The space program is faced with two difficult radiation protection issues for future long-term operations. First, retrofit of shield material or conservatism in shield design is prohibitively expensive and often impossible. Second, shielding from the cosmic heavy ions is faced with limited knowledge on the physical properties and biological responses of these radiations. The current status of space shielding technology and its impact on radiation health is discussed herein in terms of conventional protection practice and a test biological response model. The impact of biological response on the selection of optimum materials for cosmic ray shielding is presented in terms of the transmission characteristics of the shield material. Although the systematics of nuclear cross sections are able to demonstrate the relation of exposure risk to shield-material composition, the current uncertainty in-nuclear cross sections will not allow an accurate evaluation of risk reduction. This paper presents a theoretical study of risk-related factors and a pilot experiment to study the effectiveness of choice of shield materials to reduce the risk in space operations.

  2. Halo mass distribution reconstruction across the cosmic web

    NASA Astrophysics Data System (ADS)

    Zhao, Cheng; Kitaura, Francisco-Shu; Chuang, Chia-Hsun; Prada, Francisco; Yepes, Gustavo; Tao, Charling

    2015-08-01

    We study the relation between halo mass and its environment from a probabilistic perspective. We find that halo mass depends not only on local dark matter density, but also on non-local quantities such as the cosmic web environment and the halo-exclusion effect. Given these accurate relations, we have developed the HADRON-code (Halo mAss Distribution ReconstructiON), a technique which permits us to assign halo masses to a distribution of haloes in three-dimensional space. This can be applied to the fast production of mock galaxy catalogues, by assigning halo masses, and reproducing accurately the bias for different mass cuts. The resulting clustering of the halo populations agree well with that drawn from the BigMultiDark N-body simulation: the power spectra are within 1σ up to scales of k = 0.2 h Mpc-1, when using augmented Lagrangian perturbation theory based mock catalogues. Only the most massive haloes show a larger deviation. For these, we find evidence of the halo-exclusion effect. A clear improvement is achieved when assigning the highest masses to haloes with a minimum distance separation. We also compute the two- and three-point correlation functions, and find an excellent agreement with N-body results. Our work represents a quantitative application of the cosmic web classification. It can have further interesting applications in the multitracer analysis of the large-scale structure for future galaxy surveys.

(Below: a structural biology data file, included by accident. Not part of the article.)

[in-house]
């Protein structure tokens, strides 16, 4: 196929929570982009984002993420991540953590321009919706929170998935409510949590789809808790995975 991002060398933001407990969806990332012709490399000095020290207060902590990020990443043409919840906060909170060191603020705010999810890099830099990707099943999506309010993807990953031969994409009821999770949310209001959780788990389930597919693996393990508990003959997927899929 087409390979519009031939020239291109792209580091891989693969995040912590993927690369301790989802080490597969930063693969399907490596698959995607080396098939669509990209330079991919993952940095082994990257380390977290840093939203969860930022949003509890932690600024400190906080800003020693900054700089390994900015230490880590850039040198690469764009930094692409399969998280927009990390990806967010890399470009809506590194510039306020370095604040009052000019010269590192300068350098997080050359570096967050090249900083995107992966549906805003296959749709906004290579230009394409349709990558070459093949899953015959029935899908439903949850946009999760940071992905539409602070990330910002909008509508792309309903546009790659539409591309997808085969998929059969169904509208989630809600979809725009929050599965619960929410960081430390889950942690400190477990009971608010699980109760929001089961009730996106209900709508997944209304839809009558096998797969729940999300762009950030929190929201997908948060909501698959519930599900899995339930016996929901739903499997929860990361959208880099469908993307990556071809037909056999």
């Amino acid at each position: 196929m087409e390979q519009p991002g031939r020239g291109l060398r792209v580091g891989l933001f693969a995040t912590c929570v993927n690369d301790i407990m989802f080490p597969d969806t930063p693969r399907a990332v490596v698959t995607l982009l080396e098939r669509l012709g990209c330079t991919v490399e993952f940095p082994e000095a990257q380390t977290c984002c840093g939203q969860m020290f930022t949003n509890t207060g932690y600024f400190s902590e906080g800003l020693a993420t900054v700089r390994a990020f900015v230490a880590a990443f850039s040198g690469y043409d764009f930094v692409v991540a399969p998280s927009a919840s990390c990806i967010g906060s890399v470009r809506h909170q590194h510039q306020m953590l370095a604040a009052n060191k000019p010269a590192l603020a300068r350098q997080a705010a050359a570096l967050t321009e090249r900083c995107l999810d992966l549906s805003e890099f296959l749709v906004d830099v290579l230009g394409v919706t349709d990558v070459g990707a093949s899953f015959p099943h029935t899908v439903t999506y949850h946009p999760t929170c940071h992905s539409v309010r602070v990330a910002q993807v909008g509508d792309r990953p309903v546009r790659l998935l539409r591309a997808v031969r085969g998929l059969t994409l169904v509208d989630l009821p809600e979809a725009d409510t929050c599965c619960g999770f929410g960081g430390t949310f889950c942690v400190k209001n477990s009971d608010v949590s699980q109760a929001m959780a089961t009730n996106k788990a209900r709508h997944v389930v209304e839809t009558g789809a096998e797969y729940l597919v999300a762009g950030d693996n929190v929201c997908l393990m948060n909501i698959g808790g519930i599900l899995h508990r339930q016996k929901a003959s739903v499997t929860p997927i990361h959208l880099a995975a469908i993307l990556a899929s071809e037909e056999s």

3. CMB constraints on cosmic strings and superstrings

    NASA Astrophysics Data System (ADS)

    Charnock, Tom; Avgoustidis, Anastasios; Copeland, Edmund J.; Moss, Adam

    2016-06-01

    We present the first complete Markov chain Monte Carlo analysis of cosmological models with evolving cosmic (super)string networks, using the unconnected segment model in the unequal-time correlator formalism. For ordinary cosmic string networks, we derive joint constraints on Λ cold dark matter (CDM) and string network parameters, namely the string tension G μ , the loop-chopping efficiency cr, and the string wiggliness α . For cosmic superstrings, we obtain joint constraints on the fundamental string tension G μF, the string coupling gs, the self-interaction coefficient cs, and the volume of compact extra dimensions w . This constitutes the most comprehensive CMB analysis of Λ CDM cosmology+strings to date. For ordinary cosmic string networks our updated constraint on the string tension, obtained using Planck2015 temperature and polarization data, is G μ <1.1 ×10-7 in relativistic units, while for cosmic superstrings our constraint on the fundamental string tension after marginalizing over gs, cs, and w is G μF<2.8 ×10-8.

  4. Cosmic rays, geomagnetic field and climate changes

    NASA Astrophysics Data System (ADS)

    Shea, M.; Smart, D.

    The possibility of a connection between cosmic radiation and climate has intrigued scientists for the past several decades. The recent studies of Friis -Christensen and Svensmark has shown an observed variation of 3-4% of the global cloud cover between 1980 and 1995 that appeared to be directly correlated with the change in galactic cosmic radiation flux over the solar cycle. However, in studies of this type, not only the solar cycle modulation of cosmic radiation must be considered, but also the changes in the cosmic radiation impinging at the top of the atmosphere as a result of the long term evolution of the geomagnetic field. We present preliminary results of an on-going study of geomagnetic cutoff rigidities over a 400-year interval. These results show (1) the change in cutoff rigidity is sufficient large so that the change in cosmic radiation flux impacting the earth is approximately equal to the relative change in flux over a solar cycle, and (2) the changes in cutoff rigidity are non- uniform over the globe with both significant increases and decreases at mid-latitude locations.

  5. Bayesian Cosmic Web Reconstruction: BARCODE for Clusters

    NASA Astrophysics Data System (ADS)

    Patrick Bos, E. G.; van de Weygaert, Rien; Kitaura, Francisco; Cautun, Marius

    2016-10-01